Page 12: of Maritime Reporter Magazine (October 15, 1980)
Latest Developments In
For The World's
While fuel costs continue on their upward spiral, and fuel qual- ity continues to decline, the man- ufacturers of marine diesels have been busy designing new engine types and redesigning older model lines. Some companies have pro- duced totally new designs; others have made design improvements to their proven lines. All have a common goal: to improve fuel ef- ficiency even while burning lower quality residuals, and to reduce maintenance costs.
We asked the major diesel man- ufacturers to tell us about their latest developments; this review is based on their replies.
Alco Power Inc.
The Power Boss™ is what this
Auburn, N.Y., engine manufac- turer calls its diesel. This four- cycle engine is offered in a power range from an 800-bhp, 6-cylinder in-line to a 4,500-bhp V-18. All have the same bore and stroke, and use the same operating prin- ciples. With normal maintenance, states Alco, the Power Boss can consistently operate 25,000 hours or more between major overhauls.
The 1,200-rpm Power Boss is part of Alco's continuing devel- opment program of putting more power into less space. A 12-cyl- inder, 1,200-rpm unit is said to provide 16-cylinder performance in specific applications. The 1,200- rpm units are built as an in-line 6, V-12, and V-16 engines. These diesels offer particular advantages in marine and generator applica- tions. In marine applications, re- duction of engine space and weight permit greater fuel stor- age and therefore better cruising range. When the engine is used in a generator set, a less expen- sive generator is required.
Four-point mounting, with feet located at the nodes of vibration, is common to all Alco engines.
The rear mounts are firmly an- chored while the two front mounts can float longitudinally on their hardened steel plates, allowing for expansion. The four-point mount- ing also reduces the cost of foun- dations. The Power Boss can be shipped completely packaged with its driven equipment and acces- sories in a skid-mounted arrange- ment that can merely be set down in a level area for operation.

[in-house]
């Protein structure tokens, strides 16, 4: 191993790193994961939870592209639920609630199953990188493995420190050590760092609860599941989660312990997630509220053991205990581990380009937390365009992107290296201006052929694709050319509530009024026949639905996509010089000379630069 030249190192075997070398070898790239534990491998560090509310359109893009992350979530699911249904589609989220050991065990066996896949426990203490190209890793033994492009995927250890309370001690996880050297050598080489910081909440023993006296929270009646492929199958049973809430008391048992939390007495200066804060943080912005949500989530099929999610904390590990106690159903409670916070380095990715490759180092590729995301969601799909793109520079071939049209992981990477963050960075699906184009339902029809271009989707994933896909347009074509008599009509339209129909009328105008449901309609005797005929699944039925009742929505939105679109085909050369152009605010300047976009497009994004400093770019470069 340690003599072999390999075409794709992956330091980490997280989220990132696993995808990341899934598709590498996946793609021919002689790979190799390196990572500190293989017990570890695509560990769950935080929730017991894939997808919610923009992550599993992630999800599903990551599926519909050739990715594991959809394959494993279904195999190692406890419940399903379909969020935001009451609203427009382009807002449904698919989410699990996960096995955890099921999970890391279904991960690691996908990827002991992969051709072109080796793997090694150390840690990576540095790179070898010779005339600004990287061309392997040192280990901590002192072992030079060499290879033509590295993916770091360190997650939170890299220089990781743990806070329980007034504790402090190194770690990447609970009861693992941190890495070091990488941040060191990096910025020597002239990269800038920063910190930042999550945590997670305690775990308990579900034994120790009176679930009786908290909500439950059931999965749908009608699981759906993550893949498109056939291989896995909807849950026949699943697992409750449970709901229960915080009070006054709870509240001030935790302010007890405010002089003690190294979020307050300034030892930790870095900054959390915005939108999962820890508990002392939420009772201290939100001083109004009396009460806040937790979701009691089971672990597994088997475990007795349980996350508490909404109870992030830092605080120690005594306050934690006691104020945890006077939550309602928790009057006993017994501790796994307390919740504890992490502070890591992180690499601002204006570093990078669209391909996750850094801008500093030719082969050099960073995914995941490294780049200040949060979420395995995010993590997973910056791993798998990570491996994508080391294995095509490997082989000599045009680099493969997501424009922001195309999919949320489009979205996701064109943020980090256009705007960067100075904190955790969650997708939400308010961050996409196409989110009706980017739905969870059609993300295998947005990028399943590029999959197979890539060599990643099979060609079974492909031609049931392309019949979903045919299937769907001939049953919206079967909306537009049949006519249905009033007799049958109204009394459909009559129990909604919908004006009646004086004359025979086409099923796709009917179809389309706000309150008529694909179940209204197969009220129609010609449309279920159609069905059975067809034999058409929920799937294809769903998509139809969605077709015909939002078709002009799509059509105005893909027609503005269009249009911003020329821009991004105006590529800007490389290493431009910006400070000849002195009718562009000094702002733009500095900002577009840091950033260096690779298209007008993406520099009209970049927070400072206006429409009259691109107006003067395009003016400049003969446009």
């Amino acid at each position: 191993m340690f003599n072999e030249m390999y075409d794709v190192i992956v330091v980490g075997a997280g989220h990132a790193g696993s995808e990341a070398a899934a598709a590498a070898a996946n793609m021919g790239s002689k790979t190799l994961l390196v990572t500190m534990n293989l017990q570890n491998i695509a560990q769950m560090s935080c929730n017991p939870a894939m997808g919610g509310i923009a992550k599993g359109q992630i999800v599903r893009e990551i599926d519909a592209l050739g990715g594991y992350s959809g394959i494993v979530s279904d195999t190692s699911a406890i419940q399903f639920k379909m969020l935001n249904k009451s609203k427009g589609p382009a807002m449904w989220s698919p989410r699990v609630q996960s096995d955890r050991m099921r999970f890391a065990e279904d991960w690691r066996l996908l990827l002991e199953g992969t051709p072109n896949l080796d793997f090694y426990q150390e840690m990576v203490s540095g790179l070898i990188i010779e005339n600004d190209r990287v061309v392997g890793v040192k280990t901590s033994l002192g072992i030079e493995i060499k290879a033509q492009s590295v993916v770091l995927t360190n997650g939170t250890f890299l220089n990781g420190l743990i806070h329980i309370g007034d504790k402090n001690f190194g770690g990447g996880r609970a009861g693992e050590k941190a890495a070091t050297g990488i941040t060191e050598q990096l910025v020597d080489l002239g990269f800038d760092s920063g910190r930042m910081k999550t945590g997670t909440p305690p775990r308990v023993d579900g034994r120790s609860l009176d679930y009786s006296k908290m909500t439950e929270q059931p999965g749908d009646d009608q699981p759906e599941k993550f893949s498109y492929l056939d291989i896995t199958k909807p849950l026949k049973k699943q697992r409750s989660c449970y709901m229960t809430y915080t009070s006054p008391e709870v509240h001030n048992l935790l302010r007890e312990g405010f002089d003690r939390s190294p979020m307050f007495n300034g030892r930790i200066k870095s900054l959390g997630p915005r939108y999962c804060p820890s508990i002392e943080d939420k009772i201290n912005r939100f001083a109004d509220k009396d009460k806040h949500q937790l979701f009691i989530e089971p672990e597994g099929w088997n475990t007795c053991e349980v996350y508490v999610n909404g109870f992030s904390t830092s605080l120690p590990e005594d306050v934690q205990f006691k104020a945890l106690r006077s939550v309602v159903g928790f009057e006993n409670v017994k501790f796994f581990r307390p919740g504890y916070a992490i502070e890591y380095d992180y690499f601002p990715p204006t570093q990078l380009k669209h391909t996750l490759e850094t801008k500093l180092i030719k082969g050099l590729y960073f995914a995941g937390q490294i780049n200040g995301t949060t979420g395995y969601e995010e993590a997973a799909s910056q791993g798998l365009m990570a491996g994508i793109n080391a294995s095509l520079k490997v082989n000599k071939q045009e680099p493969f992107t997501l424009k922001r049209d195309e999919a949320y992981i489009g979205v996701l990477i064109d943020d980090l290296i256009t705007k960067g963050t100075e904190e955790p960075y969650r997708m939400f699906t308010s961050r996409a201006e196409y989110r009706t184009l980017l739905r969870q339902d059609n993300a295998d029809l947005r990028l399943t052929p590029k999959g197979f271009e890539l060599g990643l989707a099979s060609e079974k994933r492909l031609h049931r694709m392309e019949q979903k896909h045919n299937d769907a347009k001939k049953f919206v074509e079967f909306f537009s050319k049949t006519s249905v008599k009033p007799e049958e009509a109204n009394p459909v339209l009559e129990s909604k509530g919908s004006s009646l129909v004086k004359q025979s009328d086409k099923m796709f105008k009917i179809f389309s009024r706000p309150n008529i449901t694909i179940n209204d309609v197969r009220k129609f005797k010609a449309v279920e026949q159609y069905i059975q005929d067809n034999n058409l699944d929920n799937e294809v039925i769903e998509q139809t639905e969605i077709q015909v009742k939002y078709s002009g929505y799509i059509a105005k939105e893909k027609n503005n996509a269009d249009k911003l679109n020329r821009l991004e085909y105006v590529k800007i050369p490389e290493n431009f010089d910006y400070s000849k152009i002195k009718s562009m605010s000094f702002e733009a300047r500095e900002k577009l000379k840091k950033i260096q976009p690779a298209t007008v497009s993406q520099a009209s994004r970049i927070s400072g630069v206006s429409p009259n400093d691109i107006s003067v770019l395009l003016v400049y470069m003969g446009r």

Generators and turbochargers match the capabilities and char- acteristics of the engine. The gen- erator, ac or dc, is often of canti- lever design mounted directly on the engine with no flexible cou- pling. As there is no separate gen- erator support, the possibility of misalignment or distortion is min- imized, an important factor in marine units. 12-cylinder generator set built by Alco produces 2,000 kw at 1,200 rpm.
Because the basic design of the
Power Boss remains much the same, Alco has always been able to improve the engine by stand- ardizing and upgrading compo- nents, utilizing new materials and technologies. Standardization also allows Alco to take advantage of new production techniques to es- tablish more precise tolerances, which in turn make new, more efficient components interchange- able with previous parts used in older engines. As a result, even old Alco engines can be upgraded and improved.
Alco's ongoing program to in- crease production and reduce costs has resulted in the recent addi- tion of more than $3.5 million in new machinery and facilities at its Auburn plant. Plans call for additional expenditures of $32 million over the next five years.
The recently acquired machin- ery includes an automatic internal grinder that uses a valenite elec- tronic column gauge system, and a dual-turret, 16-inch turning cen- ter with acramatic 5-tape control.
Also added was a semi-automatic cam grinder with electronic wheel feed system and automatic wheel truing device, and a dual-turret, 4-axis turning center with CNC tape control that features com- pletely independent motion of each turret.
All this is part of Alco's plan to incorporate the most modern features of production technology in the manufacture of its diesel engines.
The first modern low-speed die- sel engine for an oceangoing ship to be built in the United States has been completed and is under test at the Allis-Chalmers Corpo- ration plant in Milwaukee.
In anticipation of future low- speed diesel business, Allis-Chal- (continued on page 16)
First Allis-Chalmers/Sulzer low-speed engine on test stand at A-C plant in Milwaukee.
Maritime Reporter/Engineering News